Defamation / Reputation
Johnson v. Steele
Closed Mixed Outcome
Global Freedom of Expression is an academic initiative and therefore, we encourage you to share and republish excerpts of our content so long as they are not used for commercial purposes and you respect the following policy:
Attribution, copyright, and license information for media used by Global Freedom of Expression is available on our Credits page.
A Los Angeles Court sentenced former playmate of the year Dani Mathers to 30 hours graffiti removal service and three years probation for invasion of privacy for “body-shaming” another gym goer in an online post. The judge rejected both Mathers’ request for a diversion in the case so she would not face charges on her criminal record case and her defense that the privacy law she was charged under was unconstitutionally ambiguous . The case was used by the California State to promote and pass Senate Bill 784, an amendment to Section 647 of the Penal Code, increasing fines for anyone taking clandestine nude or partially nude photos of individuals without their knowledge or consent and allowing victims to seek restitution if the images were posted online. The Bill passed shortly after Mathers’ sentencing.
“Global FoE could not identify official legal and government records on the case and information on the case was derived from secondary sources. Global FoE notes that media outlets may not provide complete information about the case and additional material regarding legal matters will be updated as an official source becomes available.”
Playboy model, Dani Mathers, posted a photo of a fellow patron of her gym, L.A. Fitness, on snapchat with the caption “If I can’t unsee this then you can’t either.” The photo was taken in the shower area of a 70 year old woman. Mathers pleaded no contest to the offense of invasion of privacy, and was sentenced to 30 hours graffiti removal service and three years probation. LA Fitness also banned her from its gyms and described her behavior as “appalling.” Mathers lost her job as a local radio host. After the fallout, she issued an apology alleging that she only meant to send the photo to a friend and not share it with all her followers. Although she requested a diversion in the case so she would not face charges on her criminal record, the Judge denied the request.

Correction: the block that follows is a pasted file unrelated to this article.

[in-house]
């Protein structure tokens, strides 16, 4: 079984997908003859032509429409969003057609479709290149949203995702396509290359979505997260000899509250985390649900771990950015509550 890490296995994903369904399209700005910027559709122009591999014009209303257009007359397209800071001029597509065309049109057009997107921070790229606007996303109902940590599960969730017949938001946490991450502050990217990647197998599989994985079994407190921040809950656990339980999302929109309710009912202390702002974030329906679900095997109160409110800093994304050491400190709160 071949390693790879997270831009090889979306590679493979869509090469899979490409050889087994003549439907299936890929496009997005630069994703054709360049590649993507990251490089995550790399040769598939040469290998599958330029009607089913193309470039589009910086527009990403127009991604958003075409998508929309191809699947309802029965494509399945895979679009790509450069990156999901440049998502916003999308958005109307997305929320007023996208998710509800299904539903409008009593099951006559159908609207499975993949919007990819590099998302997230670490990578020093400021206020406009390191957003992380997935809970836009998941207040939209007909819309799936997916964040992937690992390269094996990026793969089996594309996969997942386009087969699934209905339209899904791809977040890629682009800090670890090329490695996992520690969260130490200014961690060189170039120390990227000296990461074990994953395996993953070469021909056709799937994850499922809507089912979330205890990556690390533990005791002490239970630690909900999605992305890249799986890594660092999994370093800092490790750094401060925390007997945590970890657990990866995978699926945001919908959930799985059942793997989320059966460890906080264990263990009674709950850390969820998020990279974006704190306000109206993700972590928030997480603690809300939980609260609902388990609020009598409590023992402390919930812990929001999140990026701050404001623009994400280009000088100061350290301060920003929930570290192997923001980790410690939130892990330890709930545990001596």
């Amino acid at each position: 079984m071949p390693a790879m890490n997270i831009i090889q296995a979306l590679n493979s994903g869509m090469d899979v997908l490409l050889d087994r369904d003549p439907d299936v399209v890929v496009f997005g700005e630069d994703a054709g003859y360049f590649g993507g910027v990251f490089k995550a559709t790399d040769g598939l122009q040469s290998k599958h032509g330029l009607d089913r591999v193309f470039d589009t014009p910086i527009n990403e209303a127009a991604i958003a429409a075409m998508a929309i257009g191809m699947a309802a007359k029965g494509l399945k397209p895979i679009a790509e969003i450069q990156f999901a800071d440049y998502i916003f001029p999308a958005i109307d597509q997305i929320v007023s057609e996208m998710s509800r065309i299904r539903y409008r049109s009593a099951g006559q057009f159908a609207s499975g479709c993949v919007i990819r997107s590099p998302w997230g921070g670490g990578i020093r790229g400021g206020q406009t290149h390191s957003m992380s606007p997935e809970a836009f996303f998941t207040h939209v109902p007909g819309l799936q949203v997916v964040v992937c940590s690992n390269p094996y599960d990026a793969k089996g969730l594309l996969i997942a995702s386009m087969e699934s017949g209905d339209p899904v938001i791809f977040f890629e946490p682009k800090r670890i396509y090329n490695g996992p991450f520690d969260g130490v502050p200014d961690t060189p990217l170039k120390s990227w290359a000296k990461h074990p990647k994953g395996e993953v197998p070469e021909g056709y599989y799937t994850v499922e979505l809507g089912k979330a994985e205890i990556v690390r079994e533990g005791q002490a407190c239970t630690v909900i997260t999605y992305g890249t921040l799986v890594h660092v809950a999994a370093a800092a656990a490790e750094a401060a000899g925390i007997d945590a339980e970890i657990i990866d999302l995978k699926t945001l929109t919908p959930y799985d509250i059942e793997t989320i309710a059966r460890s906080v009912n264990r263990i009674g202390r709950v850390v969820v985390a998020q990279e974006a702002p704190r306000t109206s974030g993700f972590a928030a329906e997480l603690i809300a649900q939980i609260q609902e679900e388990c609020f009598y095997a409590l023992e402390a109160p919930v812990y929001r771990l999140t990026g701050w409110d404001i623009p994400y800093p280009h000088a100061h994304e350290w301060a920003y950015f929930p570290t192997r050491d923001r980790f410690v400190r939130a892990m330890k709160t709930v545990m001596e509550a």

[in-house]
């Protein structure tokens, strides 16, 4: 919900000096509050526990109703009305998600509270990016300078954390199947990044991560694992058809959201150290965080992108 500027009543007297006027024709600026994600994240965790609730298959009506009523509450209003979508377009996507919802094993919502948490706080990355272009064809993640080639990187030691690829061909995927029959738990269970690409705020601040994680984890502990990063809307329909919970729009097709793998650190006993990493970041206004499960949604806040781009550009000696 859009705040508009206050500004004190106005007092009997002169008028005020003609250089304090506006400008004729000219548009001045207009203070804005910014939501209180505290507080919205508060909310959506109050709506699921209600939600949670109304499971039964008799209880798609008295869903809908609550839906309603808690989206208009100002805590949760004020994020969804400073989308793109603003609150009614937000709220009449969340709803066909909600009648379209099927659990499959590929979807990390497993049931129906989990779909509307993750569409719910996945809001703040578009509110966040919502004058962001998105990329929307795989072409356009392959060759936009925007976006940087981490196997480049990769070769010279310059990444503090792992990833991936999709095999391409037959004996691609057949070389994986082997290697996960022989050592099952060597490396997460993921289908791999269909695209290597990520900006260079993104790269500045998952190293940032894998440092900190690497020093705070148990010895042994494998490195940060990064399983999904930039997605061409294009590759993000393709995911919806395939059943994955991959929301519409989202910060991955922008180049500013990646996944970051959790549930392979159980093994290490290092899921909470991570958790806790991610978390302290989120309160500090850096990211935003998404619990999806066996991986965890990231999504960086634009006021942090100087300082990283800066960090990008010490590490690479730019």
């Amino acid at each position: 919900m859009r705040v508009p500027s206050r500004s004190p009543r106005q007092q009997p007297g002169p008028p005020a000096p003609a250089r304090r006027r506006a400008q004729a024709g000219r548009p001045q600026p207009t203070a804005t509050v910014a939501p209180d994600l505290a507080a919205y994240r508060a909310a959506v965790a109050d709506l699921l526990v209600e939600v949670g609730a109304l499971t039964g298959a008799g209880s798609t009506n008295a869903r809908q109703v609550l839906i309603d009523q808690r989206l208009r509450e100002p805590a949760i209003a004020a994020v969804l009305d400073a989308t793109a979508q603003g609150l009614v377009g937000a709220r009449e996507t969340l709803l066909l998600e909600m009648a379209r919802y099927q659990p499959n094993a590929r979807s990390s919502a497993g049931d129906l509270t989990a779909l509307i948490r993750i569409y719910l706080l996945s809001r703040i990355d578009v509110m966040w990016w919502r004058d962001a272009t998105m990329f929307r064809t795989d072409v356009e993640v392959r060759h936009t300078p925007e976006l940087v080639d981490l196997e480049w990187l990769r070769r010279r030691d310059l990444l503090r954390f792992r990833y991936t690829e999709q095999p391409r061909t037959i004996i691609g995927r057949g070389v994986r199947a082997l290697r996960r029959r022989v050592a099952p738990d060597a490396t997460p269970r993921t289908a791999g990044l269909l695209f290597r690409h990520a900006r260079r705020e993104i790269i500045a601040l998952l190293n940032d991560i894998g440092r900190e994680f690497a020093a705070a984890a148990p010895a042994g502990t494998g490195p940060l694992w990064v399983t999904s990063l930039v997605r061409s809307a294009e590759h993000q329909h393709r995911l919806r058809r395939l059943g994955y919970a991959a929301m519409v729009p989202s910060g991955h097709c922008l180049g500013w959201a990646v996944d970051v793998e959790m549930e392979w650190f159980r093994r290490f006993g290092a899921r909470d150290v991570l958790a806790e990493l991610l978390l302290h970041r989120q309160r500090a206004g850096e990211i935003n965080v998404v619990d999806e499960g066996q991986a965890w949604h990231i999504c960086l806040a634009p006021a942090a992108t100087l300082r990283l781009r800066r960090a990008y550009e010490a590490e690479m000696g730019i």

Mathers pleaded no contest to misdemeanor invasion of privacy and was sentenced to three years’ probation and ordered to complete 30 hours of graffiti removal service. If the case had gone to trial, the model could have faced up to six months in jail.
The Judge rejected Mathers’ allegation that the privacy law she was charged under was unconstitutionally ambiguous. The case was used as a conduit for the California Senate to pass Senate Bill 784, an amendment to Section 647 of the Penal Code, increasing fines for anyone taking nude or partially nude photos of individuals and allowing victims to seek restitution if the images were posted online. The Bill passed shortly after Mathers’ sentencing.
Decision Direction indicates whether the decision expands or contracts expression based on an analysis of the case.
This case presents a mixed outcome giving more weight to the privacy rights of the woman whose photo was posted online than Dani Mathers’ right to expression.
Global Perspective demonstrates how the court’s decision was influenced by standards from one or many regions.
Case significance refers to how influential the case is and how its significance changes over time.
Let us know if you notice errors or if the case analysis needs revision.